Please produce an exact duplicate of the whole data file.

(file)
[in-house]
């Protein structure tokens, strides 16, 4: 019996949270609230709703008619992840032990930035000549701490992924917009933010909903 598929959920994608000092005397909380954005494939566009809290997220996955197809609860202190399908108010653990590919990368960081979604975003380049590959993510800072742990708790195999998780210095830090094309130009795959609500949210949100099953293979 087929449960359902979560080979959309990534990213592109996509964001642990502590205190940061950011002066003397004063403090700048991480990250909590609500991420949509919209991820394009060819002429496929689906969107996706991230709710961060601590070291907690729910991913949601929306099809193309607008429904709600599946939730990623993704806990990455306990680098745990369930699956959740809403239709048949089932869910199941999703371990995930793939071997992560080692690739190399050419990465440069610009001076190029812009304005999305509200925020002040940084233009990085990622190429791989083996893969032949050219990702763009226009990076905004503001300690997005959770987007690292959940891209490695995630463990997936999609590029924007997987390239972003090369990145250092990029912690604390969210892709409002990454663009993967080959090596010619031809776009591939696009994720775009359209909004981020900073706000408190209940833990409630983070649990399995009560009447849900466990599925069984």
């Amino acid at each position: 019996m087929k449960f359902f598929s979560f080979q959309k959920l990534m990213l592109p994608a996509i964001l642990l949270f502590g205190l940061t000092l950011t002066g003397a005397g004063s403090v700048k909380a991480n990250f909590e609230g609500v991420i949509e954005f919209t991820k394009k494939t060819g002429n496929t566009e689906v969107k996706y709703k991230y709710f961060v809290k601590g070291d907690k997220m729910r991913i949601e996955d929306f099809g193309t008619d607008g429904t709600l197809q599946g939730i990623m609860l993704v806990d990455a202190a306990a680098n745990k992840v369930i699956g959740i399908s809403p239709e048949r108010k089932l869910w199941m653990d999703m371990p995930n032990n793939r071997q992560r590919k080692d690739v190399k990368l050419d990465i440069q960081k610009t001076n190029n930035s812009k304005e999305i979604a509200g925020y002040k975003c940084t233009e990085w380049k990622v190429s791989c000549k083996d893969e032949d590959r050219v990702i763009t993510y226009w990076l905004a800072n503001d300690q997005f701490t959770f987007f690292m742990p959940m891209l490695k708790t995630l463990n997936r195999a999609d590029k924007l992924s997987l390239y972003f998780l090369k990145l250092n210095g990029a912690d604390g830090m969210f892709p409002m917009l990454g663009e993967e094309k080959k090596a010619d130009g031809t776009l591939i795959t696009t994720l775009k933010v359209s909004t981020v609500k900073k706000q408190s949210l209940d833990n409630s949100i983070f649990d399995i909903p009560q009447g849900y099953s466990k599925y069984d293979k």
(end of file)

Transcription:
[in-house]
């Protein structure tokens, strides 16, 4: 019996949270609230709703008619992840032990930035000549701490992924917009933010909903 598929959920994608000092005397909380954005494939566009809290997220996955197809609860202190399908108010653990590919990368960081979604975003380049590959993510800072742990708790195999998780210095830090094309130009795959609500949210949100099953293979 087929449960359902979560080979959309990534990213592109996509964001642990502590205190940061950011002066003397004063403090700048991480990250909590609500991420949509919209991820394009060819002429496929689906969107996706991230709710961060601590070291907690729910991913949601929306099809193309607008429904709600599946939730990623993704806990990455306990680098745990369930699956959740809403239709048949089932869910199941999703371990995930793939071997992560080692690739190399050419990465440069610009001076190029812009304005999305509200925020002040940084233009990085990622190429791989083996893969032949050219990702763009226009990076905004503001300690997005959770987007690292959940891209490695995630463990997936999609590029924007997987390239972003090369990145250092990029912690604390969210892709409002990454663009993967080959090596010619031809776009591939696009994720775009359209909004981020900073706000408190209940833990409630983070649990399995009560009447849900466990599925069984």
């Amino acid at each position: 019996m087929k449960f359902f598929s979560f080979q959309k959920l990534m990213l592109p994608a996509i964001l642990l949270f502590g205190l940061t000092l950011t002066g003397a005397g004063s403090v700048k909380a991480n990250f909590e609230g609500v991420i949509e954005f919209t991820k394009k494939t060819g002429n496929t566009e689906v969107k996706y709703k991230y709710f961060v809290k601590g070291d907690k997220m729910r991913i949601e996955d929306f099809g193309t008619d607008g429904t709600l197809q599946g939730i990623m609860l993704v806990d990455a202190a306990a680098n745990k992840v369930i699956g959740i399908s809403p239709e048949r108010k089932l869910w199941m653990d999703m371990p995930n032990n793939r071997q992560r590919k080692d690739v190399k990368l050419d990465i440069q960081k610009t001076n190029n930035s812009k304005e999305i979604a509200g925020y002040k975003c940084t233009e990085w380049k990622v190429s791989c000549k083996d893969e032949d590959r050219v990702i763009t993510y226009w990076l905004a800072n503001d300690q997005f701490t959770f987007f690292m742990p959940m891209l490695k708790t995630l463990n997936r195999a999609d590029k924007l992924s997987l390239y972003f998780l090369k990145l250092n210095g990029a912690d604390g830090m969210f892709p409002m917009l990454g663009e993967e094309k080959k090596a010619d130009g031809t776009l591939i795959t696009t994720l775009k933010v359209s909004t981020v609500k900073k706000q408190s949210l209940d833990n409630s949100i983070f649990d399995i909903p009560q009447g849900y099953s466990k599925y069984d293979k």